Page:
Traditional CRPGs are always about the setting first and foremost. The Elders Scrolls games quickly come to mind. Combat or stability has never been the reason to play Morrowind, Oblivion, or Skyrim. The vast majority of the appeal the world of Tamriel is the rich history, story, and side-quests that populate the entire game. (One could also make the case that part of the fun of the Elder Scrolls series is trying to actively push the game to its absolute limits with hundreds of cheese wheels.) The best single player RPG experience in recent memory is the Witcher 3 despite an ok combat system and vast quantities of bugs and glitches. These great games obscure a lot of rough spots. I wanted to get lost and live in their wonderful, awe-inspiring worlds.
Divinity: Original Sin 2 is one of the those games much to my surprise. I say surprise because while I enjoyed what I played of the first Original Sin game, I lost any inclination to play after 38 hours. I hardly remember anything about the game. Despite the skepticism, I bought the sequel mostly to mess around with the GM mode and the Divinity Engine. And after 38 hours (completely a coincidence), I find Divinity: Original Sin 2 to be a revelation. This is what a CRPG can be. While Dragon Age and other recent RPGs seem to have abandoned the traditional style, Divinity embraces them with all the inventory, turn-based combat, complex narratives that you would expect in this progeny of the old Black Isle/Bioware Baldur’s Gate games.
However, even with a traditional style and structure, Divinity doesn’t feel like a game that is simply emulating the past like Pillars of Eternity. The systems feel like modern takes on classic ideas. The turn system of combat returns using a AP system similar to XCOM, and, like the original, there is an enormous amount of focus on elemental resistances and damage. Lighting a room filled with poison on fire or turning wet rain to hazardous ice, is a key part to being successful in combat. The player is constantly thrown into a tug of war to control what is on fire, poisoned, etc.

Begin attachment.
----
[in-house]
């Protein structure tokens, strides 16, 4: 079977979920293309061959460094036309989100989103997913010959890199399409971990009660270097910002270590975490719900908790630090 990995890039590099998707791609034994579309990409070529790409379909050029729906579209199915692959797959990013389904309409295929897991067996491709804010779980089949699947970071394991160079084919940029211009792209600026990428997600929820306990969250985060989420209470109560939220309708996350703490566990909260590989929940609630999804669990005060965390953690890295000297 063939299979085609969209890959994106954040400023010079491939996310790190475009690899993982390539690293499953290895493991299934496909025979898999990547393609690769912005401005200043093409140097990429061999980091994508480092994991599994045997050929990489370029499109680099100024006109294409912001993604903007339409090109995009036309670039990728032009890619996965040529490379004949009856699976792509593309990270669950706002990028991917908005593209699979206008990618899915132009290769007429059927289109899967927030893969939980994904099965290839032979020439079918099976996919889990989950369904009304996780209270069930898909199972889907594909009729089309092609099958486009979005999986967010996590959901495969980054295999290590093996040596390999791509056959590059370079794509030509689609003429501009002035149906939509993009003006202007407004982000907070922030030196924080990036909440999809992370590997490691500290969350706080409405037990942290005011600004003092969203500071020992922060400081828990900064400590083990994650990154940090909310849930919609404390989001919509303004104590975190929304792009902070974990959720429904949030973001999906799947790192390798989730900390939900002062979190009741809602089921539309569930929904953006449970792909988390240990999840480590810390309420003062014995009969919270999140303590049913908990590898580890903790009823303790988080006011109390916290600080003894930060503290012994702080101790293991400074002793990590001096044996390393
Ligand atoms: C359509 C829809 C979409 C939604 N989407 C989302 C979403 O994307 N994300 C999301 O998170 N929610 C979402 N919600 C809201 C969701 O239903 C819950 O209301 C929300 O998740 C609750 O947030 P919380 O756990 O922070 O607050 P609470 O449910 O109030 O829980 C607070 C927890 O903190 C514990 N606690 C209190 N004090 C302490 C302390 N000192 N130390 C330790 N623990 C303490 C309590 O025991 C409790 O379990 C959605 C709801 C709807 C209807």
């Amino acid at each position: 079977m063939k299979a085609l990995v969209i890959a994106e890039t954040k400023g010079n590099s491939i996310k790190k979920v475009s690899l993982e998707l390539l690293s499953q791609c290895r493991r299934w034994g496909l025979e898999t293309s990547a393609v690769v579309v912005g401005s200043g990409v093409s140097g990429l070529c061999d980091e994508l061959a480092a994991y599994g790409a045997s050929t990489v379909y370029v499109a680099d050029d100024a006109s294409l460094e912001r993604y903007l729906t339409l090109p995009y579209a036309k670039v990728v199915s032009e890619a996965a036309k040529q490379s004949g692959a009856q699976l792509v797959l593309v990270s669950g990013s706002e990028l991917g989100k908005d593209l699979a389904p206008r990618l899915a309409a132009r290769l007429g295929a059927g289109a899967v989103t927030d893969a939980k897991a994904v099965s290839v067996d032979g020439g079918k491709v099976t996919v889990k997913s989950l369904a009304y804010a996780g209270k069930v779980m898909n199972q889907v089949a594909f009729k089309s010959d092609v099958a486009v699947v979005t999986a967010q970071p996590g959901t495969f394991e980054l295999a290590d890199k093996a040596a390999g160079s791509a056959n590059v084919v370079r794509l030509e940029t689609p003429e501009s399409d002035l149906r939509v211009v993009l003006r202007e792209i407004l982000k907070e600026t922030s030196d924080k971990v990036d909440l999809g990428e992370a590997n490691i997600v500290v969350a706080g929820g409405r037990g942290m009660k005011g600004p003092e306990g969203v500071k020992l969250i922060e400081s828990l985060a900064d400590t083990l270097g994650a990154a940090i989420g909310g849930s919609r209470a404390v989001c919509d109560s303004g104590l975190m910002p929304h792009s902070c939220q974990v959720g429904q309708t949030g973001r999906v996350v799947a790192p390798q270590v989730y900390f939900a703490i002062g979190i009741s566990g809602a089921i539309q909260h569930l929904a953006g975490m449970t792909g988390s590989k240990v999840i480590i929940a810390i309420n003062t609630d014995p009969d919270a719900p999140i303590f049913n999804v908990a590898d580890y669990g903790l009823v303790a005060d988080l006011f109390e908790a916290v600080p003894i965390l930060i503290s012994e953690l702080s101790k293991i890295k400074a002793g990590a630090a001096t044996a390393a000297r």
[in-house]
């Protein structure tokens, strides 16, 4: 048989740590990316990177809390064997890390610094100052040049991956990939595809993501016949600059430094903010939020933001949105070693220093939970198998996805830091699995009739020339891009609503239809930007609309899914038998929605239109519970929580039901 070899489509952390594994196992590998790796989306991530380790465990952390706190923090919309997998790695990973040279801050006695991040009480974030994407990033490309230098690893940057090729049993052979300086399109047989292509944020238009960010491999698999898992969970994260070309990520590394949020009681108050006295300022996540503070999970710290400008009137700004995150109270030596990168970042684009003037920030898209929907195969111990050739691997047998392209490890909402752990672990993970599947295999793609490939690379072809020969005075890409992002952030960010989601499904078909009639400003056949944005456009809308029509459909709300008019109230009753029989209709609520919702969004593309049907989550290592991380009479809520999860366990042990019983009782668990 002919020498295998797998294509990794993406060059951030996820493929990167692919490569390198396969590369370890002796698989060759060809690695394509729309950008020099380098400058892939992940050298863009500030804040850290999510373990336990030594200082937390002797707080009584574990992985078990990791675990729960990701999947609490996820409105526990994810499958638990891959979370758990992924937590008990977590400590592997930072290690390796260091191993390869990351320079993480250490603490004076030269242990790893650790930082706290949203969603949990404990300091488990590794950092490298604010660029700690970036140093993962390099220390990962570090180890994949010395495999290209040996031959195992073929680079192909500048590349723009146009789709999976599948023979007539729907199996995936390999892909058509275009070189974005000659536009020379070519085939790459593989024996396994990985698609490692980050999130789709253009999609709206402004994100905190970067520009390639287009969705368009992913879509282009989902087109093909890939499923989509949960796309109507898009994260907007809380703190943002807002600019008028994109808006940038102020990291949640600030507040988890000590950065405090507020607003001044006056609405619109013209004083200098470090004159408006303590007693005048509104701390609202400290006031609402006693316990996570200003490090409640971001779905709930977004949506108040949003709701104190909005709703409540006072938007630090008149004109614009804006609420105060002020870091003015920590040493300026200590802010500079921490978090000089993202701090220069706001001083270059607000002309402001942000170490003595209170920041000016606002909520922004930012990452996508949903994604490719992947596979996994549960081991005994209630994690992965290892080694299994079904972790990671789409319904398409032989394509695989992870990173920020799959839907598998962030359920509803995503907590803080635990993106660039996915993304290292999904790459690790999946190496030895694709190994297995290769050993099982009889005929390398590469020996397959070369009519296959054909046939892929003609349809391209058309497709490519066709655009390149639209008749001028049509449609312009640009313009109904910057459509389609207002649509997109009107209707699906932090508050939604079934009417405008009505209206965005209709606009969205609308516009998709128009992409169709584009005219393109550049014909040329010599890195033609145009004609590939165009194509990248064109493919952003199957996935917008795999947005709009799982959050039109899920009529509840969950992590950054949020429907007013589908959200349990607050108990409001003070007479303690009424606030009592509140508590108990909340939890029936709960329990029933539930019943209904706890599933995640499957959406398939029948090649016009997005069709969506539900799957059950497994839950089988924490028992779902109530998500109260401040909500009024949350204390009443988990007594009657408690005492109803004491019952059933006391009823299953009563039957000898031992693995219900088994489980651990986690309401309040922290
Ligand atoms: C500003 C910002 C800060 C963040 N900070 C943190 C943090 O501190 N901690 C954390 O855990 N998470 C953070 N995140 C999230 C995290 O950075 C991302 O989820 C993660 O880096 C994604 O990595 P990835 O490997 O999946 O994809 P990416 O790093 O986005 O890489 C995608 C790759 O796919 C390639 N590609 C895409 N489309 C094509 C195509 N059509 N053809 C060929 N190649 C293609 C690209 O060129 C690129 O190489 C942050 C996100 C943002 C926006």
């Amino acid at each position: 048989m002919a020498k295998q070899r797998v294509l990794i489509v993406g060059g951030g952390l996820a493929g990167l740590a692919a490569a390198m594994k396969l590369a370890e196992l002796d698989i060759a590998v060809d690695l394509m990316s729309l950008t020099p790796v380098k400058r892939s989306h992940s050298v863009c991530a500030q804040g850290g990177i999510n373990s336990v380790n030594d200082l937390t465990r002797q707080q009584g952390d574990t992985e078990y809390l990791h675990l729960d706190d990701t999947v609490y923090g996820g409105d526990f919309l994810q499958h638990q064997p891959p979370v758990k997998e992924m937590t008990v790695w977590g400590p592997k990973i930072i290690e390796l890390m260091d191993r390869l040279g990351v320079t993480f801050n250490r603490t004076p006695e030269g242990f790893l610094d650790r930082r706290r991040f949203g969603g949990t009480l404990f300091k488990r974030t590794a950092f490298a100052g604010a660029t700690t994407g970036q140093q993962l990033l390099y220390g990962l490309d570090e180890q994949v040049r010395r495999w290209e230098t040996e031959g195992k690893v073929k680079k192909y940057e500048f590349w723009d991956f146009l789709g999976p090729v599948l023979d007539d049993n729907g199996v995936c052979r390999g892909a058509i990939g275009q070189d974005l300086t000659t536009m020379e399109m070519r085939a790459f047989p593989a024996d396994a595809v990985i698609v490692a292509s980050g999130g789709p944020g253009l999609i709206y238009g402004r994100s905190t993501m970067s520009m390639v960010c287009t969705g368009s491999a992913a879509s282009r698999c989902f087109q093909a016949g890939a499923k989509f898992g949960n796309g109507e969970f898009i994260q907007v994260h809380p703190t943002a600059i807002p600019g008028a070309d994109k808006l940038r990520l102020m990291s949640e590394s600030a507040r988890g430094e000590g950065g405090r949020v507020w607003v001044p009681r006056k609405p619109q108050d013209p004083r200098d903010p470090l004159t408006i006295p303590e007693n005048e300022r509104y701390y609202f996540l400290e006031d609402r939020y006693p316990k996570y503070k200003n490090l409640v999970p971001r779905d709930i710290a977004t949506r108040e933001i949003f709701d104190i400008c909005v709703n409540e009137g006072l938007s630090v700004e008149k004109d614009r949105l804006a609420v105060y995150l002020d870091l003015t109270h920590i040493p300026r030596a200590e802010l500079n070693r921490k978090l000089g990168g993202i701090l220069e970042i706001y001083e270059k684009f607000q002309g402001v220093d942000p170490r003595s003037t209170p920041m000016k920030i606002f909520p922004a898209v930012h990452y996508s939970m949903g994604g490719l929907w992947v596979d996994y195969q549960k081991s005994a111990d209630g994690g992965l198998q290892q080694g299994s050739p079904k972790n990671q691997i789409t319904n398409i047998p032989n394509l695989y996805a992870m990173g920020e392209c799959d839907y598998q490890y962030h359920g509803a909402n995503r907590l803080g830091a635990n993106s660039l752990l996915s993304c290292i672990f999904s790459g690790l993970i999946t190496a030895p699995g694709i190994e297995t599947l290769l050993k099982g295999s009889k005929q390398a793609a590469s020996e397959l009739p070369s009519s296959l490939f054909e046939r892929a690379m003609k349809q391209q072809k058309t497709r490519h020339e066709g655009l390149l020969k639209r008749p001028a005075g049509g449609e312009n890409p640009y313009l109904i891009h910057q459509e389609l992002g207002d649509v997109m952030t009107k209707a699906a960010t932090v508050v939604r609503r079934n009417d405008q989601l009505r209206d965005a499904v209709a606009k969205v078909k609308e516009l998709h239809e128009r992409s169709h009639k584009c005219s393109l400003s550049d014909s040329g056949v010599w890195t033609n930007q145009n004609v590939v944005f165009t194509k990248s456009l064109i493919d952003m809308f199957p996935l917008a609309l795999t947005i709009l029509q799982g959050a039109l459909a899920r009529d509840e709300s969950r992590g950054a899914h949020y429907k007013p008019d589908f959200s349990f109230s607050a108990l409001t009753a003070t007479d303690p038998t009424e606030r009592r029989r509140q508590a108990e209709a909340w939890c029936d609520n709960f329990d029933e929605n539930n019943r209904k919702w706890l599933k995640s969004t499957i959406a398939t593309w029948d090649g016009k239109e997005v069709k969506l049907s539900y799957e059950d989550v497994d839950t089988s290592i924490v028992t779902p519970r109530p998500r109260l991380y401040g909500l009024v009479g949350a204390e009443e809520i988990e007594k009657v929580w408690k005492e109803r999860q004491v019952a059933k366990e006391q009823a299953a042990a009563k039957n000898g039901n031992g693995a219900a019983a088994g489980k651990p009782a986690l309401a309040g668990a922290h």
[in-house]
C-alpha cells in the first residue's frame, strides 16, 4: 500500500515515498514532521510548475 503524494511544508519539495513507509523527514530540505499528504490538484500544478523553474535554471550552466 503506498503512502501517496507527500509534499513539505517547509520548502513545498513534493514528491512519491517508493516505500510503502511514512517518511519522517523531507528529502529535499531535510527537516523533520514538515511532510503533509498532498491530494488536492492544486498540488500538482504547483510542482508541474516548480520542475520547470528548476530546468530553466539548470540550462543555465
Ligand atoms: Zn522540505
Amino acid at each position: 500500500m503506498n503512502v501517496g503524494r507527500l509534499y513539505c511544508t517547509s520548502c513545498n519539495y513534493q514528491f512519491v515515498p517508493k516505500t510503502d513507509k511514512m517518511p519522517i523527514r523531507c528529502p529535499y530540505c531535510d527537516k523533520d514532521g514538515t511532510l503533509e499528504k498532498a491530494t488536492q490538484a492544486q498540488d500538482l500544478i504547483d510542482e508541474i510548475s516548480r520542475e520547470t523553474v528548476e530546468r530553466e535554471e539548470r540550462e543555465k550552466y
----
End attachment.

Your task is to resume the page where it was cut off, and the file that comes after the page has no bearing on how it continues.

A tremendous improvement in the sequel is the addition of physical and magical armor. Alongside the usual pile of hit points, each character has physical and magical armor points that can provide resistance to damage and status effects. Magic Armor will resist things like fire, fear effects, polymorph, while physical armor will prevent knockdowns and stuns. Once you get through several fights, the combat becomes second nature as your party and enemies will have a mixture of physical or magical armor to facilitate strategic decisions. The heavy soldier with little magical armor should be hit with as many magical effects as needed. The archer with no physical armor should be targeted with knockdown attack that stops them from acting that turn. There is a real push and pull to the combat tactics that is largely missing in Pillars of Eternity or Dragon Age: Inquisition. In those games (especially DA:I), I usually had no idea why I survived a particular encounter where I had failed previously. For the most part in Divinity: Original Sin 2, the player understands the moment to moment action, even when the RNG feels like it despises your very existence.
In addition to the improvements to the combat and over structure, Divinity: Original Sin 2 does best what its predecessor did: story. The main campaign goes places and while it follows some of the same tropes of the hero’s journey, the ideas and places are so fantastical that it is very refreshing. Think about The Witcher 3 quest Through Space and Time and the gnarly vistas and other worlds. Divinity regularly touches parallel worlds filled with gods and demons.
The world-building feels a lot more cohesive and lived-in than the previous entry. You will want to know the back stories and understand strands of the greater machinations in play. It really does feel like very well thought out tabletop RPG at times.
I absolutely love that the dialogue options aren’t short sentences or a kind of response (Fallout 4) that cause confusion in what you are trying to say. Instead, it will describe what you are asking and not actually translate that into a bit of spoken dialogue. It is a small touch of brilliance as it allows the player to fill in the conversation themselves. The choices are describing a feeling or thought that you want to convey, and, after getting used to the structure, are absolutely phenomenal.
The side quests are wonderful. You can tell the amount of craft and love the developers have for their game by how intricate and interwoven the side quests are in Divinity. In Mass Effect or Dragon Age: Inquisition, the side quests feel like busy work and padding to lengthen game time. In Divinity: Original Sin 2, they are almost on par with The Witcher 3’s quality. The multiple branches in seemingly every quest are a testament to the remarkable nature of the game. The first main storyline has so many different solutions that every strand, side quest or not, feels integral to the whole.
Of course, the game isn’t perfect. There are several bugs I’ve run into, and some encounters feel randomly irritatingly hard. But this is the real deal. A traditional CRPG that almost insists that you play with friends, loads of imagination, and endless amounts of polish. In a gaming year full of tremendous surprises, singing the undying praises of Divinity: Original Sin 2 is a most welcome surprise.